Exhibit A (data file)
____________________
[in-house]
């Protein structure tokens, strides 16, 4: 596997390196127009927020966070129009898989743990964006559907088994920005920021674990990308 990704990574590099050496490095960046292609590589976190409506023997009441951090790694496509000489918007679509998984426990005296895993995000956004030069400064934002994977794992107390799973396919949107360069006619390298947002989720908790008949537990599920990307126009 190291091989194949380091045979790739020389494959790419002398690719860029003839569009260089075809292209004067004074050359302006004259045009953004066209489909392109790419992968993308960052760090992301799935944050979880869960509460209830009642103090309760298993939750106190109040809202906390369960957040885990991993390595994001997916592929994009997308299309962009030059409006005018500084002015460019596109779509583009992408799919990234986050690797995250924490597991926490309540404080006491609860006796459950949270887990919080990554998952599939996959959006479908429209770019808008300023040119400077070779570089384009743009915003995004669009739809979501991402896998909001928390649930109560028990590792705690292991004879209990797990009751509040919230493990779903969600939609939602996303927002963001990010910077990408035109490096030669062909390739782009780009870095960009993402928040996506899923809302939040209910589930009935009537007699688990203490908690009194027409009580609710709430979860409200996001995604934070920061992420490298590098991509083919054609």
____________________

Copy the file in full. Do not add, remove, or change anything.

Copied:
[in-house]
């Protein structure tokens, strides 16, 4: 596997390196127009927020966070129009898989743990964006559907088994920005920021674990990308 990704990574590099050496490095960046292609590589976190409506023997009441951090790694496509000489918007679509998984426990005296895993995000956004030069400064934002994977794992107390799973396919949107360069006619390298947002989720908790008949537990599920990307126009 190291091989194949380091045979790739020389494959790419002398690719860029003839569009260089075809292209004067004074050359302006004259045009953004066209489909392109790419992968993308960052760090992301799935944050979880869960509460209830009642103090309760298993939750106190109040809202906390369960957040885990991993390595994001997916592929994009997308299309962009030059409006005018500084002015460019596109779509583009992408799919990234986050690797995250924490597991926490309540404080006491609860006796459950949270887990919080990554998952599939996959959006479908429209770019808008300023040119400077070779570089384009743009915003995004669009739809979501991402896998909001928390649930109560028990590792705690292991004879209990797990009751509040919230493990779903969600939609939602996303927002963001990010910077990408035109490096030669062909390739782009780009870095960009993402928040996506899923809302939040209910589930009935009537007699688990203490908690009194027409009580609710709430979860409200996001995604934070920061992420490298590098991509083919054609």